Carbon Child

The Carbon Child and a Problem of Indeterminate Descriptors: From Color to Water

The carbon child gathers flowers, hoards colored fabrics, chases burrowing grubs and lives longer without food than water. Water means granaries of light, strong seed printing, good fishing described in erotic language of Viburnum Red, Light-On-Shimmering Yellow, Purple of the Deep Bruise. We observe that often water is undemanding and moves skyward, though some makes thin film around soil particles determined both by water's cohesive vision and by water's hesitation of water to water. If we desire to describe a surface of water that has ground soaked at summer shower, we haltingly suggest that it is an indeterminate darkening stain. The carbon child gropes for a means to define this particular dull stain, even while begging for the gaudiest of painted toys. Thus he is again cramped by the poverty of language to define surfaces of darkness and light, and we collectively suffer the insufficiency of our lexical and perceptual maps. We must encourage concrete and precise description of spectral conditions, an essential attribute for ethical conduct as citizen. Our inability to maintain accurate language concerning surface light on simple objects increases tenfold as we attempt to comprehend fluid systems over rich surfaces of time which decadent underground syntax, or ground-water-talking, perversely, though some say purposefully, obscures.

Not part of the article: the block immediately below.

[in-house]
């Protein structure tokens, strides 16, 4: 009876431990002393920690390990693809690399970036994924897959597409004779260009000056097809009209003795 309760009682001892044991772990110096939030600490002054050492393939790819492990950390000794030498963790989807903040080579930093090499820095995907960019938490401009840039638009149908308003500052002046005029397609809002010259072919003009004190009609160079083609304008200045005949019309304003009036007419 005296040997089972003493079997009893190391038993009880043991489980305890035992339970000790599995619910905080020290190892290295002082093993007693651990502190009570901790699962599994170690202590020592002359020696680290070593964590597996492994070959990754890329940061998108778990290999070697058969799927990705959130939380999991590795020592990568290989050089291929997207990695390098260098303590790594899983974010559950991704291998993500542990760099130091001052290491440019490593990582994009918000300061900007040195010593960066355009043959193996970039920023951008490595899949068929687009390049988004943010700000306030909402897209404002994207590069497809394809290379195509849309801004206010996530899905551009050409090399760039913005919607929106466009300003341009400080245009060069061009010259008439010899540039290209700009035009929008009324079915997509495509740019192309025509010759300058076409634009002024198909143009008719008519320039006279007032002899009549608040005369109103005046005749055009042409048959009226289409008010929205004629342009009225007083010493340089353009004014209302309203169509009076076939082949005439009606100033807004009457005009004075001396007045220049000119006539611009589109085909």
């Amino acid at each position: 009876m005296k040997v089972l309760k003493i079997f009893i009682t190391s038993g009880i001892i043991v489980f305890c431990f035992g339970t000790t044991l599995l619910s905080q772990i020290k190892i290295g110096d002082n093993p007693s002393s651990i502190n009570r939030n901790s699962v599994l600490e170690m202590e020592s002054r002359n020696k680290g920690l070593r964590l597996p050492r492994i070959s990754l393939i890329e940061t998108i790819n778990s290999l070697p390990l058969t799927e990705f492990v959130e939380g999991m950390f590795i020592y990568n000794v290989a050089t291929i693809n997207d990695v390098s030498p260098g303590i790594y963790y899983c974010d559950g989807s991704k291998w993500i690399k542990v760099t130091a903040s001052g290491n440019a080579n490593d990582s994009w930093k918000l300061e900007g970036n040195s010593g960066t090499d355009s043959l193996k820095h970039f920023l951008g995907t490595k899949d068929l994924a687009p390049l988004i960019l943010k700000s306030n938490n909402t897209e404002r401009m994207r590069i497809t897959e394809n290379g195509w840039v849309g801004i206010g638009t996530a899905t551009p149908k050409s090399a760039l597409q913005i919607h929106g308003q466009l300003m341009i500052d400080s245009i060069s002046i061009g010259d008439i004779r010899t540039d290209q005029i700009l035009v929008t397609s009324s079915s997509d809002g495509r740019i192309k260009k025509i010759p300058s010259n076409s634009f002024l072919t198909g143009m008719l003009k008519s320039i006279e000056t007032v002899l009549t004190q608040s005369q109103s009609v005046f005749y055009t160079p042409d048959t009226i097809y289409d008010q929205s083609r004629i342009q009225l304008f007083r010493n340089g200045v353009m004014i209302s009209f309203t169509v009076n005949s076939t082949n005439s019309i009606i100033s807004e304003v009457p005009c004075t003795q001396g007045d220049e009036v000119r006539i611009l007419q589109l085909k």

"Clear mental images make clear speech. Vague thoughts find vague utterance."
—-A. H. Munsell, A Color Notation

"Precise Utterance asserts Form. Shapelessness is Violation."
—-The Utterance Army, Violation Campaign

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